FMLA Could be Expanded to Include Parental Bereavement

A bill has been introduced in the U.S. House of Representatives to add the death of a child as a qualifying event triggering an employee’s ability to take up to 12 weeks of protected FMLA leave.

SIGNIFICANT CASE LAW

Because Class Action Waiver Rules Were Not Confusing Enough . . .

The U.S. Supreme Court has agreed to review several federal circuit decisions on whether class action waivers in employment arbitration agreements are enforceable or violates the right to protected concerted activity under the National Labor Relations Act.  Here in California, we have the added complexity of private attorney general claims under the Labor Code Private Attorneys General Act (“PAGA”).  In 2014, the California Supreme Court held that PAGA waivers in employment arbitration agreements are unlawful in Iskanian v. CLS Transportation Los Angeles, LLC.  But, can an individual employee be compelled to arbitrate PAGA claims in a representative capacity?  The Ninth Circuit said yes in the unpublished opinion Valdez v. Terminix Int’l Ltd. Co. Partnership.  The Court distinguished Iskanian, which held that PAGA claims cannot be waived entirely in an arbitration agreement, but an individual’s contractual agreement to arbitrate can bind the State of California to arbitrate PAGA claims.  Four days later, the Fourth Appellate District of California held in Betancourt v. Prudential Overall Supply that PAGA claims cannot be compelled to arbitration because the State of California cannot be bound to an individual’s arbitration agreement.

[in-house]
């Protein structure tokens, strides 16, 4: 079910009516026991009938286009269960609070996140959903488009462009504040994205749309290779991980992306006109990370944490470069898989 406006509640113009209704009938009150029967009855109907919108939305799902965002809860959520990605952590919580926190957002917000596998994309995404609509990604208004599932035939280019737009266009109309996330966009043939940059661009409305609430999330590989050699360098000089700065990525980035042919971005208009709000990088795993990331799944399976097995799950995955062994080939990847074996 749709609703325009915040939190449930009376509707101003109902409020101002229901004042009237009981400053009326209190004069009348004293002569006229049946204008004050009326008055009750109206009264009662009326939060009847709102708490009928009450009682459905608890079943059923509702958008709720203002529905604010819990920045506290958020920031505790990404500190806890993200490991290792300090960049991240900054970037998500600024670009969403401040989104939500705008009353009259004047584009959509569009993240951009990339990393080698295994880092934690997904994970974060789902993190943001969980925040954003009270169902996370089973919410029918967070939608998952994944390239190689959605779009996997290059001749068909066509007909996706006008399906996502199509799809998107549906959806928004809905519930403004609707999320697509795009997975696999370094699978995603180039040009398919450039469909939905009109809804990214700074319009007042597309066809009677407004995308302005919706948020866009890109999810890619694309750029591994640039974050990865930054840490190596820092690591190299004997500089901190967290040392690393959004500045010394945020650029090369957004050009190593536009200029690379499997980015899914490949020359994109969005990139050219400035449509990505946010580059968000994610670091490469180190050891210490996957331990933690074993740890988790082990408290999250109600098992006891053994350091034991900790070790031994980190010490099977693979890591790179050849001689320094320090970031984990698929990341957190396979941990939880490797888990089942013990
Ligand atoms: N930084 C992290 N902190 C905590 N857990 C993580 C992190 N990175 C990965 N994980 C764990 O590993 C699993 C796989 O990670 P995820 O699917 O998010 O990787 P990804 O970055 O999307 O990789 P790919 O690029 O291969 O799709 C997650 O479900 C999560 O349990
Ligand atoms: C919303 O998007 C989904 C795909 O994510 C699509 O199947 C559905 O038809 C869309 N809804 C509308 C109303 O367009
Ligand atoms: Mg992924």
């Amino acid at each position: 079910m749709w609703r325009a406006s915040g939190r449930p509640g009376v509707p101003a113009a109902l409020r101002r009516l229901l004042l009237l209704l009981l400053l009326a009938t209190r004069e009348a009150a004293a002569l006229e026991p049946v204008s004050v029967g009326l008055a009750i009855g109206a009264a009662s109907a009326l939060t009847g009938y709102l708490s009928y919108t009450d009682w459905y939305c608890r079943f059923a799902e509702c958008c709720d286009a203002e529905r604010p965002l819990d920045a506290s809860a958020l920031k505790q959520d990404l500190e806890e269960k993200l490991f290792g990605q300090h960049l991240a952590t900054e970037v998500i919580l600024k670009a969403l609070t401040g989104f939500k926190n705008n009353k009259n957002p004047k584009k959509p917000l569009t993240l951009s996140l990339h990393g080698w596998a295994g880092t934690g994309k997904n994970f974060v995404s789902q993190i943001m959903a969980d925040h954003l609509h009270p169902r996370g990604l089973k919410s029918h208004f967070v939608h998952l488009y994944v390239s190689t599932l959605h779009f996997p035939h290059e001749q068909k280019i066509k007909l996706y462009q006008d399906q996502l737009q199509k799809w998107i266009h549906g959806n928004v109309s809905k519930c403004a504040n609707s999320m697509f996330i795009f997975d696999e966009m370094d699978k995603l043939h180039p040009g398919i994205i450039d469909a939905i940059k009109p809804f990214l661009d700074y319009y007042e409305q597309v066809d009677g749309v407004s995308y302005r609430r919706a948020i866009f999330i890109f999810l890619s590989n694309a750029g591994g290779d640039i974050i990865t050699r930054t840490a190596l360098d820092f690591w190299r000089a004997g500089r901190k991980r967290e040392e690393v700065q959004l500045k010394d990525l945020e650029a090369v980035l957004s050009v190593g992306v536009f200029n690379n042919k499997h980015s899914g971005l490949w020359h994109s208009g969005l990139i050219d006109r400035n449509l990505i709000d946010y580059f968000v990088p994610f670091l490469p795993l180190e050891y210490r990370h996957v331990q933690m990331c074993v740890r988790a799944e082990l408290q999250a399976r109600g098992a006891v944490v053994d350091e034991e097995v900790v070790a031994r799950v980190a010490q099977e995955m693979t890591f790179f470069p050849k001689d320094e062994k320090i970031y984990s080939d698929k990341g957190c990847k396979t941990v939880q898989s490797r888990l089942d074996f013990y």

On top of this, yesterday, the California Supreme Court held that consumer arbitration agreements cannot prohibit plaintiffs from seeking injunctive relief on behalf of the public under statutes such as the Consumer Legal Remedies Act and the Unfair Competition Law.  McGill v. Citibank, N.A.  The Court held that an arbitration agreement that prohibits the ability to seek a public injunction in any forum is unenforceable.  Will this extend to injunctions related to employment issues?  Time (perhaps) will tell.

Internal Whistleblowing is Protected

In Somers v. Digital Realty Trust, Inc., the Ninth Circuit held that employees who complain internally of alleged unlawful activity under the Sarbanes-Oxley Act are protected whistleblowers.  The anti-retaliation provisions are not narrowly tailored to protect only those who complain to the Securities Exchange Commission, but also to protect those who complain internally to one’s employer.

Healthcare Workers Can Waive Second Meal Period

In Gerard v. Orange Coast Memorial Medical Ctr., the Fourth Appellate District of California reversed its original ruling, finding that healthcare workers can waive their second meal period even if they work more than 12 hours, as long as the workers did not waive their first meal period.  This ruling is derived from Section 11(D) of Wage Order 5, which is unique to the healthcare industry in permitting workers to voluntarily waive one of their two meal periods after working eight hours.

 

[This article is for informational purposes only and does not constitute legal advice. Do not act or rely upon any of the resources and information contained herein without seeking appropriate professional assistance.]